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India’s Christians upset by calls to abolish confession

NEW DEHLI (Agencies): “This demand is absurd and it displays ignorance about the sacrament of confession,” said Oswald Cardinal Gracias of Mumbai, president of Catholic Bishops Conference of India, reacting to a proposal by the National Commission for Women, an Indian federal agency, to abolish the sacrament of confession CNS reported.
 

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Bishop calls for jade mine regulations in Myanmar

Mandalay (UCAN): Bishop Francis Daw Tang of Myitkyina, Myamar, called for an urgent improvement of jade mining regulations and protect the environment. He said there are no proper regulations or systems for properly managing soil dumps that have killed hundreds of people annually in conflict-stricken Kachin State.
 

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Bring ‘ruthless and chilling’ campaign against human trafficking—legally

The court decision came as a total shock for the two men and a woman accused of trafficking children in Angeles City to foreign sex tourists, while it is a victory for children and Philippine justice. The judge, Bernardita Gabitan-Erum of the Regional Trial Court Branch 61, Angeles City, handed down a 20-year sentence last February 2017 to each of the three convicted and levied a million peso fine on behalf f the victims. The traffickers were greedy and cheated the exploited children, Patricia and Vilma, out of two hundred pesos. This is their story.
 

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Stepping up aid to Myanmar flood victims

MANDALAY  (UCAN):  “We are getting more assessments and then delivering aid to other affected areas,” Father Paul Thar San, director of Karuna, in Hpa-an, the capital city of Kayin State, Myanmar. The area was been hit with strong monsoon winds and heavy rain since the third week of July, causing rivers to swell.
 
At least 11 people have died and more than 100,000 people have been displaced by the widespread flooding, according to the disaster management department.
 

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Human rights dying under Duterte’s rule

On July 23, the Philippine president, Rodrigo Duterte, warned the public during his third State of the Nation address that his two-year war on drugs would become even “more chilling.” 
 
Earlier that day, a group of activists heard Mass before taking to the streets of Manila armed with banners and placards calling for an end to extrajudicial killings, rallying for “democracy, justice, and freedom,” and demanding he step down from office.
 

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Philippine government tries to deport sister again

MANILA (UCAN/VaticanNews): Philippine authorities have again ordered the immediate deportation of Australian missionary Sister Patricia Fox after she was declared an “undesirable alien” by the Bureau of Immigration in a 19-page resolution released on July 19, UCAN reported on July 20.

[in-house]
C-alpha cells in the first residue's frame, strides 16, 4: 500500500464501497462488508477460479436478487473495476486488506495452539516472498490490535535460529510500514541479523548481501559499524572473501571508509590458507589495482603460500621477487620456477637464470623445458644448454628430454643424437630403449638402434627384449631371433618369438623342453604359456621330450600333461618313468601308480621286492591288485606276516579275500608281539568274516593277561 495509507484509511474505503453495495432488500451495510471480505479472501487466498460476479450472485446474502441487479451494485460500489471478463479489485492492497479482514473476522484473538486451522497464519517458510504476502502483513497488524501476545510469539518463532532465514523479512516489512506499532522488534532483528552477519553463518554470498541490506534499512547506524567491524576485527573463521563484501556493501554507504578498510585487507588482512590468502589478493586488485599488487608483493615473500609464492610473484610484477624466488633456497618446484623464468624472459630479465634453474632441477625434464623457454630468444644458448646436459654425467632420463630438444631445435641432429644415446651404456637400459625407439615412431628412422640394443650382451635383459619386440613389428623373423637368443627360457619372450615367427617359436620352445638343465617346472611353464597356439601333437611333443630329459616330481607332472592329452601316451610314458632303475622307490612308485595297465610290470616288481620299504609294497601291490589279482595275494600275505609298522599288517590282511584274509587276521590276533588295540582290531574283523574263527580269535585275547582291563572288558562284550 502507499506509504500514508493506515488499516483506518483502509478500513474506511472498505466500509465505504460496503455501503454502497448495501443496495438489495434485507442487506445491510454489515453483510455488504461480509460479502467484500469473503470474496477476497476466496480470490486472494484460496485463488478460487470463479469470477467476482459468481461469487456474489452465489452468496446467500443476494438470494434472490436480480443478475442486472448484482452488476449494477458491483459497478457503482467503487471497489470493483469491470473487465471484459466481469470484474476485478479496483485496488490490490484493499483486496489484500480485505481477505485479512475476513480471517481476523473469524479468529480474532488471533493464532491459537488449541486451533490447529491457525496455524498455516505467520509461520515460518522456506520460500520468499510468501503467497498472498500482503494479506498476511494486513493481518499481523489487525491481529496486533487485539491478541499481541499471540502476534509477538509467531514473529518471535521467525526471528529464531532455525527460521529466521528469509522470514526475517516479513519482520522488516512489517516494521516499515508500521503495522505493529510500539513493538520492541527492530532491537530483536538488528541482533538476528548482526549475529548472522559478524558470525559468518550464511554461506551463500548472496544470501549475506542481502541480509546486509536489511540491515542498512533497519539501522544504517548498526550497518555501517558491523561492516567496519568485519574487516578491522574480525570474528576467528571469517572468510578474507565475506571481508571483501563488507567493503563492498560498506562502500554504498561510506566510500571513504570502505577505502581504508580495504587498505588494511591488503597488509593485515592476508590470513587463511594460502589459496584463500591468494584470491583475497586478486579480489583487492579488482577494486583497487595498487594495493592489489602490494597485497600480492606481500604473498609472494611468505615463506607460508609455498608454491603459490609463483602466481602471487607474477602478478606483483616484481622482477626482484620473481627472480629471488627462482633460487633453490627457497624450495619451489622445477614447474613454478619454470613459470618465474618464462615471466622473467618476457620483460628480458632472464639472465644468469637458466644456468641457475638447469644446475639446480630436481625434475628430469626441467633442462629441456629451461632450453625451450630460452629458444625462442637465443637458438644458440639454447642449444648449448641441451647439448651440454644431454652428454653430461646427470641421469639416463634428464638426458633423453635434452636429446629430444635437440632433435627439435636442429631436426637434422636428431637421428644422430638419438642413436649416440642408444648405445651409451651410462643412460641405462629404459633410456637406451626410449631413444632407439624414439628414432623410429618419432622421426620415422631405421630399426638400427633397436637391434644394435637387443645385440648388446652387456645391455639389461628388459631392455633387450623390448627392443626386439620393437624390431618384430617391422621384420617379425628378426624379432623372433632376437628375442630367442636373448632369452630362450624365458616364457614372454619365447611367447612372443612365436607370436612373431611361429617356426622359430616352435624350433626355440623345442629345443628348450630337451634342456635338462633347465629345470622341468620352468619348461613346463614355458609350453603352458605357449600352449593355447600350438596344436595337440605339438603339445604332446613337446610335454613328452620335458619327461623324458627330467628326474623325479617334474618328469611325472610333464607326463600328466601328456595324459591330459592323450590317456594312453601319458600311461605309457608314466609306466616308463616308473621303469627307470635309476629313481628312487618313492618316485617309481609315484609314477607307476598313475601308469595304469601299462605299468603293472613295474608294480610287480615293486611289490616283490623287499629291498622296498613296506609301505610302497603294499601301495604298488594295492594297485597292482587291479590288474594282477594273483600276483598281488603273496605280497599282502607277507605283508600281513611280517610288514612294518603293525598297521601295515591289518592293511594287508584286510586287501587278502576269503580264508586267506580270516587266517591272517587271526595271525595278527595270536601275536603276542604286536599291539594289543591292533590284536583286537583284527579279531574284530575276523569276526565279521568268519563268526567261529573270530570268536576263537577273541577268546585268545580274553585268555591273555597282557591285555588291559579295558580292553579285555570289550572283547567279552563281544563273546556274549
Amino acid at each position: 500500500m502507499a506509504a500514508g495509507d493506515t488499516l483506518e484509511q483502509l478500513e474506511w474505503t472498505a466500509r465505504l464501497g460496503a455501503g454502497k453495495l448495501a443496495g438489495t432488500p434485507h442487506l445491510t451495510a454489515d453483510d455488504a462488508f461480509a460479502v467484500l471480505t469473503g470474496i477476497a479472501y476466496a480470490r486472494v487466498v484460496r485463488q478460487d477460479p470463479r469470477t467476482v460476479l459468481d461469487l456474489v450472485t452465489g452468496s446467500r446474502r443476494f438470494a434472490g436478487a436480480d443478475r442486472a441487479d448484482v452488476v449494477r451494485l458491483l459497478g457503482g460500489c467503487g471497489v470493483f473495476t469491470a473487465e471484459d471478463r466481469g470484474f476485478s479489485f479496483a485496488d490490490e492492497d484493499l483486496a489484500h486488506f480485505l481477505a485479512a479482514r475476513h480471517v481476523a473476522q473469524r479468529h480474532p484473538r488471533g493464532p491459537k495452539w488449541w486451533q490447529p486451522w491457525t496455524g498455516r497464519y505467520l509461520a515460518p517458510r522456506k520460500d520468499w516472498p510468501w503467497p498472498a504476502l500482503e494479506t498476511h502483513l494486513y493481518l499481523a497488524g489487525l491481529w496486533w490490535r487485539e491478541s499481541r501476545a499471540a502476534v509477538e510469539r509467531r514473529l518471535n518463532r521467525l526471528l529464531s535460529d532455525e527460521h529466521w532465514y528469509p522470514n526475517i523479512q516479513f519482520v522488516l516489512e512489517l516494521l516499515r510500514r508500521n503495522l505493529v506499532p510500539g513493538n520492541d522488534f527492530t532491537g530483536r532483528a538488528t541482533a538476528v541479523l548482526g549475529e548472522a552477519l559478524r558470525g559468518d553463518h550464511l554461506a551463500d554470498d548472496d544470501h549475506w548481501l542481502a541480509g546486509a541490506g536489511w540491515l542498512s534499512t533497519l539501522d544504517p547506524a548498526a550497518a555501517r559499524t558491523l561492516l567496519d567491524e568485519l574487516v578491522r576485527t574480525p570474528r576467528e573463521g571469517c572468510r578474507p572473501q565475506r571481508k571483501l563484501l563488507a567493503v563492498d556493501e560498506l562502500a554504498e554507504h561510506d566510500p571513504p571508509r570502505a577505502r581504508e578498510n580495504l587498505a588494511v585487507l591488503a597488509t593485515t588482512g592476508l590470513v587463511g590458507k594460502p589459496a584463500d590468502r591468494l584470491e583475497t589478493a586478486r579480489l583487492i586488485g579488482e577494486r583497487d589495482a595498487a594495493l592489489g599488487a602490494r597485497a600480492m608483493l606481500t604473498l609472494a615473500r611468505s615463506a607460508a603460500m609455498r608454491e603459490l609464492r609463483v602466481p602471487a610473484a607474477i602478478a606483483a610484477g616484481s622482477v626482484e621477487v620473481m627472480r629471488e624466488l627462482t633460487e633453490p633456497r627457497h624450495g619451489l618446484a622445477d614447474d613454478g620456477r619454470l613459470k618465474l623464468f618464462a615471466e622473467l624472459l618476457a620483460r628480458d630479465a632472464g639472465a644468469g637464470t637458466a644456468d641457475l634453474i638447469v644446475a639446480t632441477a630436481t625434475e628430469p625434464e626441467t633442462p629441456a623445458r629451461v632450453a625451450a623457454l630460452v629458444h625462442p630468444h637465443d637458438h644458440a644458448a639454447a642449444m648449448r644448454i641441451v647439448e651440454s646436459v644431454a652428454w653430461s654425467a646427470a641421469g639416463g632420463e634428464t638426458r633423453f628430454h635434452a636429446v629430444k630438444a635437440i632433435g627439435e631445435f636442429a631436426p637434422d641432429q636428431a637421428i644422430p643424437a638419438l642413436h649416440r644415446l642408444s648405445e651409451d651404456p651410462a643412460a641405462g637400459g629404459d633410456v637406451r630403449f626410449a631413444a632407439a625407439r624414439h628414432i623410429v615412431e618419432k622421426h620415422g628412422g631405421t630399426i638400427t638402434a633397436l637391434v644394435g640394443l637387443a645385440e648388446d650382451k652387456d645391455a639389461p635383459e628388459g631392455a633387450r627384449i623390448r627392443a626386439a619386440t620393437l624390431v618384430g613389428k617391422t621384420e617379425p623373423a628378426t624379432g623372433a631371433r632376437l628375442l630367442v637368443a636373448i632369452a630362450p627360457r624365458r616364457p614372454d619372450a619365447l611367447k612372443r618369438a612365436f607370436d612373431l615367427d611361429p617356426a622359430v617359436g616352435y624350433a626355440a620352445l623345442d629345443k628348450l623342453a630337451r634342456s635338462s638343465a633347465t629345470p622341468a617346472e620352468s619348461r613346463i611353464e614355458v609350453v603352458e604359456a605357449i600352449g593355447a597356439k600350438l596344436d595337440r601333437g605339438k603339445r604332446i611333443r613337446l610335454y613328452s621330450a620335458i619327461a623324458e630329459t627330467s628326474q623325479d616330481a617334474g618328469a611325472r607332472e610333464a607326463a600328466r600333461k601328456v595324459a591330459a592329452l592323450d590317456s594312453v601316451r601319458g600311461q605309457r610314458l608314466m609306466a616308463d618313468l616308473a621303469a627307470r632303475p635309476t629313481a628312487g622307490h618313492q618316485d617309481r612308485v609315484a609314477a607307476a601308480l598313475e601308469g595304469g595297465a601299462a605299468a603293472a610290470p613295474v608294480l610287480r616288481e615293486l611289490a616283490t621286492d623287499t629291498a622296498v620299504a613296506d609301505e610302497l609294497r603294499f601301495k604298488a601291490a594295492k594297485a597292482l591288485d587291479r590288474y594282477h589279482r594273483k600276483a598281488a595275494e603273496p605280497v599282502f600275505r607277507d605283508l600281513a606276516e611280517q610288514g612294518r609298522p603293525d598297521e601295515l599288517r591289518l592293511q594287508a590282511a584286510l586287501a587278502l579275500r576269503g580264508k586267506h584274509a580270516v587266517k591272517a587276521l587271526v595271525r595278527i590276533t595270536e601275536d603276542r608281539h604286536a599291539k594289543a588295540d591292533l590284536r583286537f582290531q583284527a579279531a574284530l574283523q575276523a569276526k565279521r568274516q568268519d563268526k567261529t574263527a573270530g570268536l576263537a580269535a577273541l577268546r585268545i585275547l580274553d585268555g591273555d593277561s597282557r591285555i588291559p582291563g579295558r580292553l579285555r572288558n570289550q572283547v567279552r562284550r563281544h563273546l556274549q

Bureau spokesperson, Dana Krizia Sandoval, said the board of commissioners decided that Sister Fox’s actions were “inimical to the interest of the state.”
 

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Indian state called out for harassing Christians

Bhopal (UCAN): Bishop Theodore Mascarenhas, secretary-general of the Catholic Bishops’ Conference of India, called on the country’s prime minister, Narendra Modi, to intervene and stop the harassment of Christians after the state of Jharkhand ordered a probe into the funding of more than 80 Christian organisations.
 

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Duterte failing the Filipino worker

MANILA (UCAN): Philippine trade union workers voiced their support for the Philippine Church’s declaration of July 17 to 19 as National Days of Fasting and Almsgiving in protest against a wave of killings and the president’s blasphemous attacks on God, as they began the People’s March for Justice, Democracy, Freedom and Just Peace, a weeklong march from the southern Tagalog region to the capital Manila.
 

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Legislating a new Philippine Muslim region

MANILA (UCAN): Mindanao is now on the “cusp of peace” Orlando Cardinal Quevedo of Cotabato, said as the Philippine congressional body drafting legislation to create a new Muslim autonomous region in Mindanao, approved a final version of the Bangsamoro Organic Law late on July 18.
 

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Myanmar farmland grabs condemned

MANDALY (UCAN): Myanmar must provide redress for illegally confiscating land and enact laws and regulations “to safeguard the rights of farmers” and other small landholders, the New York-based Human Rights Watch said in a July 17 report.
 
The report said that over the last 30 years the government as well as military officials have seized hundreds of thousands of acres from farmers while providing little or no compensation and that this has jeopardised their livelihoods and eroded their access to basic services.
 

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